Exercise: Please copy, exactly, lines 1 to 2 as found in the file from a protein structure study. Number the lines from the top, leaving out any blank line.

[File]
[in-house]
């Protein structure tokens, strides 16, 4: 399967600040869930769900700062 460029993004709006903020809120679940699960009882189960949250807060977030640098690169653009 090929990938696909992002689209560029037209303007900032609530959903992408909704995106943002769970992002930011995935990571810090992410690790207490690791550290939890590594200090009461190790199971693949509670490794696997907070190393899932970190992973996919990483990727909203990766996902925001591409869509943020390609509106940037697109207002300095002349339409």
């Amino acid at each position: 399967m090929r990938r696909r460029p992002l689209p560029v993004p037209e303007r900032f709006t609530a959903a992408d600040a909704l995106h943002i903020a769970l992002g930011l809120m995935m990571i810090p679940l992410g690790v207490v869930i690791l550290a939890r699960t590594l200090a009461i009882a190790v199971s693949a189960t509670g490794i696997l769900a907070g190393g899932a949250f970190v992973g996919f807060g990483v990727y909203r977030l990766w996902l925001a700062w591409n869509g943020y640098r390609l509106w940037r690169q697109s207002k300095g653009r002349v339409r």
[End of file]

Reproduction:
[in-house]
């Protein structure tokens, strides 16, 4: 399967600040869930769900700062 460029993004709006903020809120679940699960009882189960949250807060977030640098690169653009 090929990938696909992002689209560029037209303007900032609530959903992408909704995106943002769970992002930011995935990571810090992410690790207490690791550290939890590594200090009461190790199971693949509670490794696997907070190393899932970190992973996919990483990727909203990766996902925001591409869509943020390609509106940037697109207002300095002349339409």